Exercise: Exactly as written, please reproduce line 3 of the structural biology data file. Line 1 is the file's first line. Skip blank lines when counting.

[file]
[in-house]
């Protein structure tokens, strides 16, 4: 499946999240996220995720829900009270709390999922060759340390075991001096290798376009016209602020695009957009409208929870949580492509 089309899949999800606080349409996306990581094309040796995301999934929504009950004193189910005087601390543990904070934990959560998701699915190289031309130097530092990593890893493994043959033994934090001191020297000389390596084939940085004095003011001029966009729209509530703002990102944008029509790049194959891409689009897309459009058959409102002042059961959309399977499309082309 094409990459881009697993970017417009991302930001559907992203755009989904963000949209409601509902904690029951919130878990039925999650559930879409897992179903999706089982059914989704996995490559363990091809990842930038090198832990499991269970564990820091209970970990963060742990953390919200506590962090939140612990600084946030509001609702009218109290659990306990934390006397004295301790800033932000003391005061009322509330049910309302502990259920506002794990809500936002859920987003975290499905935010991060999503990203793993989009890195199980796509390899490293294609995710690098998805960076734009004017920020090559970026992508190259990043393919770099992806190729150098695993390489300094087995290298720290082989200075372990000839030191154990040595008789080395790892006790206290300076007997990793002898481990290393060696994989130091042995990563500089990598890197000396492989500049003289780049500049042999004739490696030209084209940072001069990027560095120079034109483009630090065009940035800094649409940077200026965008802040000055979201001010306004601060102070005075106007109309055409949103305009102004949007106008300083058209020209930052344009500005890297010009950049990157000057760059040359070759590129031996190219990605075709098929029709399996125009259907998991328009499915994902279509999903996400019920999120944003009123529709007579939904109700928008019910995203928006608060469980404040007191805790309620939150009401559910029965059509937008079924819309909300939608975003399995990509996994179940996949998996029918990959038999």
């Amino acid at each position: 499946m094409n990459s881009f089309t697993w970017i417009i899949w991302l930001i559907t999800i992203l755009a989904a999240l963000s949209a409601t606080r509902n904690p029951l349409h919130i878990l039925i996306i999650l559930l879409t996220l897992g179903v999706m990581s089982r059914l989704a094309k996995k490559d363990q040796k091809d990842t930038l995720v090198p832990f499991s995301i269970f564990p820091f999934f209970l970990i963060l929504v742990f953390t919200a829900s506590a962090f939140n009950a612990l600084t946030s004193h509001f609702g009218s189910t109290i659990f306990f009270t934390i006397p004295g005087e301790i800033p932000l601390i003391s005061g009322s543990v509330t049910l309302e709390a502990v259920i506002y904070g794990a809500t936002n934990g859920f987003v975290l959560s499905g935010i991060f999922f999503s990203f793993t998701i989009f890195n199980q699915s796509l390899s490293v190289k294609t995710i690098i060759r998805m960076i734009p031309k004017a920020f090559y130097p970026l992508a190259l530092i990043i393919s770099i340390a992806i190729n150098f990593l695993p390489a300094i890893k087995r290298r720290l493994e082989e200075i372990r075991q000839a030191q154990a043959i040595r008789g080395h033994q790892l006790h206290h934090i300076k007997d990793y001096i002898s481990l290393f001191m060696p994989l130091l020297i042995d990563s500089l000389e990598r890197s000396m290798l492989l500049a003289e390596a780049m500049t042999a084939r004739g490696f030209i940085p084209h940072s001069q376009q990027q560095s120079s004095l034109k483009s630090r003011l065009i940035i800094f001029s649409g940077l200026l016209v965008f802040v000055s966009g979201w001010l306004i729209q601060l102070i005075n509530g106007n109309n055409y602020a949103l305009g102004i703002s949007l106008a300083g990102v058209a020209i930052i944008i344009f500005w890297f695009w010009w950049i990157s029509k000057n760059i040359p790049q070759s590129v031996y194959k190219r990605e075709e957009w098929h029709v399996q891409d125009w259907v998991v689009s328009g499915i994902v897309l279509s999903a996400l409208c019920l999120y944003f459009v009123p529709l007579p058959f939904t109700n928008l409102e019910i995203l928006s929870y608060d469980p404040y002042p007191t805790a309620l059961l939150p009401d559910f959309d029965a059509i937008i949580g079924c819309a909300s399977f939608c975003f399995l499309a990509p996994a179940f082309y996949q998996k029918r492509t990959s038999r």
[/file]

């Amino acid at each position: 499946m094409n990459s881009f089309t697993w970017i417009i899949w991302l930001i559907t999800i992203l755009a989904a999240l963000s949209a409601t606080r509902n904690p029951l349409h919130i878990l039925i996306i999650l559930l879409t996220l897992g179903v999706m990581s089982r059914l989704a094309k996995k490559d363990q040796k091809d990842t930038l995720v090198p832990f499991s995301i269970f564990p820091f999934f209970l970990i963060l929504v742990f953390t919200a829900s506590a962090f939140n009950a612990l600084t946030s004193h509001f609702g009218s189910t109290i659990f306990f009270t934390i006397p004295g005087e301790i800033p932000l601390i003391s005061g009322s543990v509330t049910l309302e709390a502990v259920i506002y904070g794990a809500t936002n934990g859920f987003v975290l959560s499905g935010i991060f999922f999503s990203f793993t998701i989009f890195n199980q699915s796509l390899s490293v190289k294609t995710i690098i060759r998805m960076i734009p031309k004017a920020f090559y130097p970026l992508a190259l530092i990043i393919s770099i340390a992806i190729n150098f990593l695993p390489a300094i890893k087995r290298r720290l493994e082989e200075i372990r075991q000839a030191q154990a043959i040595r008789g080395h033994q790892l006790h206290h934090i300076k007997d990793y001096i002898s481990l290393f001191m060696p994989l130091l020297i042995d990563s500089l000389e990598r890197s000396m290798l492989l500049a003289e390596a780049m500049t042999a084939r004739g490696f030209i940085p084209h940072s001069q376009q990027q560095s120079s004095l034109k483009s630090r003011l065009i940035i800094f001029s649409g940077l200026l016209v965008f802040v000055s966009g979201w001010l306004i729209q601060l102070i005075n509530g106007n109309n055409y602020a949103l305009g102004i703002s949007l106008a300083g990102v058209a020209i930052i944008i344009f500005w890297f695009w010009w950049i990157s029509k000057n760059i040359p790049q070759s590129v031996y194959k190219r990605e075709e957009w098929h029709v399996q891409d125009w259907v998991v689009s328009g499915i994902v897309l279509s999903a996400l409208c019920l999120y944003f459009v009123p529709l007579p058959f939904t109700n928008l409102e019910i995203l928006s929870y608060d469980p404040y002042p007191t805790a309620l059961l939150p009401d559910f959309d029965a059509i937008i949580g079924c819309a909300s399977f939608c975003f399995l499309a990509p996994a179940f082309y996949q998996k029918r492509t990959s038999r």